Sara Gruen, author of the bestselling novel "Water for Elephants," is scrambling to sell more than 100 "Hatchimals" toys that she bought on EBay the day after Black Friday. She's also ducking the ire of parents who are desperate to get the hot holiday toy for their kids.
The writer purchased 156 of the in-demand toys at an average price of $151— spending more than $23,000 — with the goal of reselling them at a further marked-up price. She intends to use the proceeds to help fund the defense of a man she says is serving a life sentence for a crime he didn't commit.
Her plan backfired, though, when EBay wouldn't let her resell the toys, she wrote in a Facebook post that drew some harsh criticism from readers. One called her move "Christmas greed," while another wrote, "Exploiting families whose children want these toys for Christmas is awful."
She did have supporters, however, such as the woman who wrote, "Don't let the haters stop you from doing what you believe is right! (((HUGS)))"
Hatchimals, perhaps this year's most sought-after toys, are battery-operated interactive furry creatures that arrive inside spotted eggs. Kids are meant to tap and rub the egg until the toys eventually emerge.
The suggested retail price is $59.99, but high demand and low supply has made them popular on auction sites, where they routinely sell for $100 or more.
"I have a fortune invested, only one venue to offload them, and in only three weeks they will magically transform into useless pumpkins that will take up space in my office FOREVER, and have caused my financial ruin," Gruen wrote. "Oh, and I'll still owe the lawyers."
Gruen told the Philly Voice that she paid $23,595.31 to buy 156 of the toys before realizing she wouldn't be allowed to resell them on EBay. The site only lets users post three Hatchimals auctions per week.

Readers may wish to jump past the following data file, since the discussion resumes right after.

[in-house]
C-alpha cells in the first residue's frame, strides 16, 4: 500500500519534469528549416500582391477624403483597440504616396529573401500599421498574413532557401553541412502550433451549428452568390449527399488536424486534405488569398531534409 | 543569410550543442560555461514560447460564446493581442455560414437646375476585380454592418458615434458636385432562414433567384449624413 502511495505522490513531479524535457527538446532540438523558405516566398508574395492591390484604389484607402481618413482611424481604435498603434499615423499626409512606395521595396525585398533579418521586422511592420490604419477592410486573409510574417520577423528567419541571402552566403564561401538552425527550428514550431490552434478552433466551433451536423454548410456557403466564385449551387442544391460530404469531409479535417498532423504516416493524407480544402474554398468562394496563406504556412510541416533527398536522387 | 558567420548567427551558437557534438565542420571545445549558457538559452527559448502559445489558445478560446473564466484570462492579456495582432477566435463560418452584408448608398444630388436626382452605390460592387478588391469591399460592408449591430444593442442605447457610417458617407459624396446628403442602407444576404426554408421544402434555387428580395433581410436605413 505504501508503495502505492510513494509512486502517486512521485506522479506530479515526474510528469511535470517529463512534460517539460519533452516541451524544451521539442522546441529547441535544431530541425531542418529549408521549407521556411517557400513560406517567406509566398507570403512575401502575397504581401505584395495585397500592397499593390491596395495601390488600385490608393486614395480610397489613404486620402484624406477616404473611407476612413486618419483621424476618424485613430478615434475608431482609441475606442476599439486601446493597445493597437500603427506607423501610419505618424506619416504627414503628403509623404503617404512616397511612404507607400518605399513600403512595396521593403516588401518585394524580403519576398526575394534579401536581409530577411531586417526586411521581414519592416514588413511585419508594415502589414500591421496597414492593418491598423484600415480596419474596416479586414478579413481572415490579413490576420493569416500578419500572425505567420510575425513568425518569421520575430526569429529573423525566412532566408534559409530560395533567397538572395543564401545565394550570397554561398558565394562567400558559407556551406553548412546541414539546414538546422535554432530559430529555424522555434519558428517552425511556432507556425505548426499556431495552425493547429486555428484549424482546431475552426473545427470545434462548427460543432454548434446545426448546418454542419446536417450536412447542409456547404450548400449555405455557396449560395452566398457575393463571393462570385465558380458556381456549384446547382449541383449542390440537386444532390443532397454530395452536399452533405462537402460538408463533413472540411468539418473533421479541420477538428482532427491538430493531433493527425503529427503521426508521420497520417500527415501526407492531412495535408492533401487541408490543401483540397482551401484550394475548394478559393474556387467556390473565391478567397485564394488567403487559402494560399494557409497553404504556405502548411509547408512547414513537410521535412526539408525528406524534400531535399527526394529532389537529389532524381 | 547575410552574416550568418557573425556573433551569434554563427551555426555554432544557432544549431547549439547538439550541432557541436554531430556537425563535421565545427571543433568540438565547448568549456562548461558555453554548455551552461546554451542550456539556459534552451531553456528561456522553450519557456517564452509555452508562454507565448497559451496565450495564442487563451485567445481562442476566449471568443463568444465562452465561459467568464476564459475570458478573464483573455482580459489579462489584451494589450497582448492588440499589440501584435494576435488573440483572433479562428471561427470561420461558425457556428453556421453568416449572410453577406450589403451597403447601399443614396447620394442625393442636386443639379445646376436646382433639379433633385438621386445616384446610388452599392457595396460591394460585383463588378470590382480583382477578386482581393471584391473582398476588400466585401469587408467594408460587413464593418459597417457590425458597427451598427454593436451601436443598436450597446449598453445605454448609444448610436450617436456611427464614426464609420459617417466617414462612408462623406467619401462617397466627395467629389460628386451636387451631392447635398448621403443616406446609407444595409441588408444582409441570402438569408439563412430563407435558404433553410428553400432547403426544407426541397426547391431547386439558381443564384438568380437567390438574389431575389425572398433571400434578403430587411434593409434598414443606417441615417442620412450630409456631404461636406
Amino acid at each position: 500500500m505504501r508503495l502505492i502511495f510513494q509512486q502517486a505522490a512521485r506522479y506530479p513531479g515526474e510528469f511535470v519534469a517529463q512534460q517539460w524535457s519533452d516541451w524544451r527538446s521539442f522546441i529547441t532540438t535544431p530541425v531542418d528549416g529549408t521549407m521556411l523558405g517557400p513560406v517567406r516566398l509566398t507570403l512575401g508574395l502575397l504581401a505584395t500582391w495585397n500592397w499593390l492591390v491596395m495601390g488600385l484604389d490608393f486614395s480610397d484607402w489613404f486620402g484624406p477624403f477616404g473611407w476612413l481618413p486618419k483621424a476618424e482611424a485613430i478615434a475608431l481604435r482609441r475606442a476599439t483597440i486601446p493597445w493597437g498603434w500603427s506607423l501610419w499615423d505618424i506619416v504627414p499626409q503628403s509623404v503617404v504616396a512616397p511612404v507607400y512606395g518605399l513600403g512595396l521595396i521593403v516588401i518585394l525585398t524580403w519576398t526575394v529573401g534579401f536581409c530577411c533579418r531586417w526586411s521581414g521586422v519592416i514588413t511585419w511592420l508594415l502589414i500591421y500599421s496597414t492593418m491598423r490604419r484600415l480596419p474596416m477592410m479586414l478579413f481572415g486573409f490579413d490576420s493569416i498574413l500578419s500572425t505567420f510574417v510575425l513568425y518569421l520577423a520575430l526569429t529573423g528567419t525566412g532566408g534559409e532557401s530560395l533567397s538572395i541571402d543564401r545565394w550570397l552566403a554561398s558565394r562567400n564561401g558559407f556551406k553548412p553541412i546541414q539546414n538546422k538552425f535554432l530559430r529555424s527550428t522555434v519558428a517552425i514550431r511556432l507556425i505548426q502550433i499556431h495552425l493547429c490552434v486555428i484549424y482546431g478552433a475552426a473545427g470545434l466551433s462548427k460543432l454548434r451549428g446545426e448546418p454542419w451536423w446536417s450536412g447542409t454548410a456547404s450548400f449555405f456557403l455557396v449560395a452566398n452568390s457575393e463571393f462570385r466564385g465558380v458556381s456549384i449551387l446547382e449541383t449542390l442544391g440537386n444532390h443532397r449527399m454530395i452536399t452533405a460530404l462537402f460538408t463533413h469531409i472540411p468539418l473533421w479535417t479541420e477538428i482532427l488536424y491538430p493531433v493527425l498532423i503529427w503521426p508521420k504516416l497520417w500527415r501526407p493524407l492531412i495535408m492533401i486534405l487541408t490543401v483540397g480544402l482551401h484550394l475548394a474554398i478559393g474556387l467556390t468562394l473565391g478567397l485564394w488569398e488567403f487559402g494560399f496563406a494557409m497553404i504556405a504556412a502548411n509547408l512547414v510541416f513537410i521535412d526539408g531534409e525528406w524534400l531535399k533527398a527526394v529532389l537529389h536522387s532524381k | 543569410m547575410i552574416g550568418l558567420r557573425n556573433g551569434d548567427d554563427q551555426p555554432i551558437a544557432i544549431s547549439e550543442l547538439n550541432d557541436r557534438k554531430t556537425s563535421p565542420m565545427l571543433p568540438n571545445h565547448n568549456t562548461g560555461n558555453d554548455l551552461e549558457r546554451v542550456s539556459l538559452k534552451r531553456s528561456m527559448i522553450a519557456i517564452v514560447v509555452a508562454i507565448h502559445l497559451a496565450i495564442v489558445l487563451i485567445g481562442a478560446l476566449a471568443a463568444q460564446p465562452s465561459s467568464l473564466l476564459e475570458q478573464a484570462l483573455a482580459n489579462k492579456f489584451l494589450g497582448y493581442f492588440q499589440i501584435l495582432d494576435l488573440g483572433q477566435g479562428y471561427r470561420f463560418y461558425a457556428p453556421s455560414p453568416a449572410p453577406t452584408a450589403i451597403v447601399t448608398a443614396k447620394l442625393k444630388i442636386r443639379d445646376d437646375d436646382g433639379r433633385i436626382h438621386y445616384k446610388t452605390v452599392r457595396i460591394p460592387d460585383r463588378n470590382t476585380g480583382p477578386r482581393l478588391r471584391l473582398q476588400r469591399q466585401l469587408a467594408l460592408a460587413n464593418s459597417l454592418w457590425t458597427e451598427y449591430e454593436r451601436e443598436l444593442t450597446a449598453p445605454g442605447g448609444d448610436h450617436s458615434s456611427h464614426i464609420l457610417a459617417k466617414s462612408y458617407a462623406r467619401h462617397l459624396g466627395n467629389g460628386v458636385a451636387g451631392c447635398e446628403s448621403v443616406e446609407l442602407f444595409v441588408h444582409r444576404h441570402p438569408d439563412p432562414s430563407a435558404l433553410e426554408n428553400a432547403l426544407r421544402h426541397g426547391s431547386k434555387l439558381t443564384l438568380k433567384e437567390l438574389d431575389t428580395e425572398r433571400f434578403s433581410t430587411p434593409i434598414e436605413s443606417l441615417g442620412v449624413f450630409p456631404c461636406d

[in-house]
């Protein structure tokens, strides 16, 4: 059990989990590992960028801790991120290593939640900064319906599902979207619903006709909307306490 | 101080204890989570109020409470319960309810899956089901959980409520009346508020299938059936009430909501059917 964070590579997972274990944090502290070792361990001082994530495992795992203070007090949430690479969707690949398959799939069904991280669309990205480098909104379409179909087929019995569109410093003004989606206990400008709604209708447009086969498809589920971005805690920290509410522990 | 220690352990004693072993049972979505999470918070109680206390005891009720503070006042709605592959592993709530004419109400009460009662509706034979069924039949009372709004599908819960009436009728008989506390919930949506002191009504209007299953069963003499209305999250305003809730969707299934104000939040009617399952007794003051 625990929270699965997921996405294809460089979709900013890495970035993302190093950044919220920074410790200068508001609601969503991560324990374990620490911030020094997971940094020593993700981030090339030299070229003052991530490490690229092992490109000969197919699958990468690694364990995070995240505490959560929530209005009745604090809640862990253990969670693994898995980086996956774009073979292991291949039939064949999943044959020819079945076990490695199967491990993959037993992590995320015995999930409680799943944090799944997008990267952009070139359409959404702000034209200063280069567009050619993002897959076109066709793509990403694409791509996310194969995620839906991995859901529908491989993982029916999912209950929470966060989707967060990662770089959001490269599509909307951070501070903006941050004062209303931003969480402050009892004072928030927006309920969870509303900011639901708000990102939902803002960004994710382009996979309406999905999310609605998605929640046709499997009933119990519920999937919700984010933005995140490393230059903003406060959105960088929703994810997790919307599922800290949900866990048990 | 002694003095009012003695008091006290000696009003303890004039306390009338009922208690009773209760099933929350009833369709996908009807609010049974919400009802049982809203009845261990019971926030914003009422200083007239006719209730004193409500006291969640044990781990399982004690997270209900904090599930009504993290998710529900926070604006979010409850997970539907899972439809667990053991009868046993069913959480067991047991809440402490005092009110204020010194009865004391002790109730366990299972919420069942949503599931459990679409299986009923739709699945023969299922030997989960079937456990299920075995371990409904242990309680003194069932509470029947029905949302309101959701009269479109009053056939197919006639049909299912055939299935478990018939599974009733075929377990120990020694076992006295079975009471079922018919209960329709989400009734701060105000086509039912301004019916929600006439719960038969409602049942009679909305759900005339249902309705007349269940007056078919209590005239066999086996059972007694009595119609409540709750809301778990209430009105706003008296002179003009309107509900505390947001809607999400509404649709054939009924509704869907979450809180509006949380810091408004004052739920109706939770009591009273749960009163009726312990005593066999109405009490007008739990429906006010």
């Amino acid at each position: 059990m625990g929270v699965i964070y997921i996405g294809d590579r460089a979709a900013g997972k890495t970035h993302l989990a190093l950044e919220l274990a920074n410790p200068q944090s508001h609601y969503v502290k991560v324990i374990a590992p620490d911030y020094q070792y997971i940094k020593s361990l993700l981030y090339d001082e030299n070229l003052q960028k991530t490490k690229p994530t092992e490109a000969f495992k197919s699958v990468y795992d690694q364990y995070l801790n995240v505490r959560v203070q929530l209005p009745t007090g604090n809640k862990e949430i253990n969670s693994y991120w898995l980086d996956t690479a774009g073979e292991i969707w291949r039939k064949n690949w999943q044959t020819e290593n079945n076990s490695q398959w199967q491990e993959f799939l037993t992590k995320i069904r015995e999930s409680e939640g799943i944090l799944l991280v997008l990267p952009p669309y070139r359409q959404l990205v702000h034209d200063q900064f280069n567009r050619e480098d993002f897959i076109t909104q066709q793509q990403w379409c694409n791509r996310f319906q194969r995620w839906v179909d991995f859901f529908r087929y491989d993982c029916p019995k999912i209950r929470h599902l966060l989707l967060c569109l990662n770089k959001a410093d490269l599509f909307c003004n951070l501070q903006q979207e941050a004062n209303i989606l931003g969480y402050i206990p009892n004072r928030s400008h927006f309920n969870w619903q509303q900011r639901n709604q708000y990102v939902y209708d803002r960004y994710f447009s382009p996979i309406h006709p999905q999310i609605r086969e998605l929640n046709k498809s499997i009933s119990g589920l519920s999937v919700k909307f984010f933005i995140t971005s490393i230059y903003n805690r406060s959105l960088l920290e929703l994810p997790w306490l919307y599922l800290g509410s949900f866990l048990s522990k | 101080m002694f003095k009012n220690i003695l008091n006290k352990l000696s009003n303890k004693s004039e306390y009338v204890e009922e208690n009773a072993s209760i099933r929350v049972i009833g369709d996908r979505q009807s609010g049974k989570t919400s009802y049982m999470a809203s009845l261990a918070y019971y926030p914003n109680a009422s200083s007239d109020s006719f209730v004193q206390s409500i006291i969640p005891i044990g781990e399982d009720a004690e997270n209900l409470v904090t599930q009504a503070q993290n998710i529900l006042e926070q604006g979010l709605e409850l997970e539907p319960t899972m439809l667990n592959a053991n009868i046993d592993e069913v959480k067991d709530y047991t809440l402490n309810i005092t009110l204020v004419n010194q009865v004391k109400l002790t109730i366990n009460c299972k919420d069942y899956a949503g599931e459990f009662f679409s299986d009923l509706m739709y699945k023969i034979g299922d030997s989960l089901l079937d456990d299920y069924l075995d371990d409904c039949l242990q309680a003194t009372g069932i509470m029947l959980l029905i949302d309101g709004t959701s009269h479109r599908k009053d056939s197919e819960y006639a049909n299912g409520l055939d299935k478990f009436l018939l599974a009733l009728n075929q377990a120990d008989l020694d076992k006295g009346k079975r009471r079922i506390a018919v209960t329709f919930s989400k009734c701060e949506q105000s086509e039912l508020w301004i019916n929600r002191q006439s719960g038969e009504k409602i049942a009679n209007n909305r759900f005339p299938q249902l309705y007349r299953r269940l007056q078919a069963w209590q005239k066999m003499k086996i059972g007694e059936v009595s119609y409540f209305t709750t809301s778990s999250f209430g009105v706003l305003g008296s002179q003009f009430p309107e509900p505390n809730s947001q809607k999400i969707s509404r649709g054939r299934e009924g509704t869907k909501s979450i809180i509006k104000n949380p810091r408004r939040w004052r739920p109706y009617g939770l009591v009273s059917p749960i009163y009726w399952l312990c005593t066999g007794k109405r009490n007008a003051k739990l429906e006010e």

After the media attention, Gruen was told by EBay that she has been "white listed to sell as many Hatchimals as I want for as long as I want," according to a follow-up report in the Philly Voice.
"Thank you to my supporters, whom I know outweigh the haters," she wrote.
Gruen told the Philly Voice that in addition to the negative comments, she'd received death threats because of her Facebook post.
"They don't hate me – I don't think, that doesn't make any sense – but they hate whatever it is they think I represent," she said. "And the death threats? I'm going to put my alarm on for a few nights, but I think it's all online bluster. They're blowing off the wrongfully convicted man with the argument that their children 'need' these toys."
Gruen has declined to offer any details about the man she says she's trying to help by selling the toys. She told the Philly Voice she's working on documentary series about the case, and that his identity will be revealed soon.
On her Shopify site, Gruen wrote that the mission of her store is "to get justice for a wrongfully convicted man who was sentenced to LWOP(Life Without Parole) 23 years ago, and who has been incarcerated since."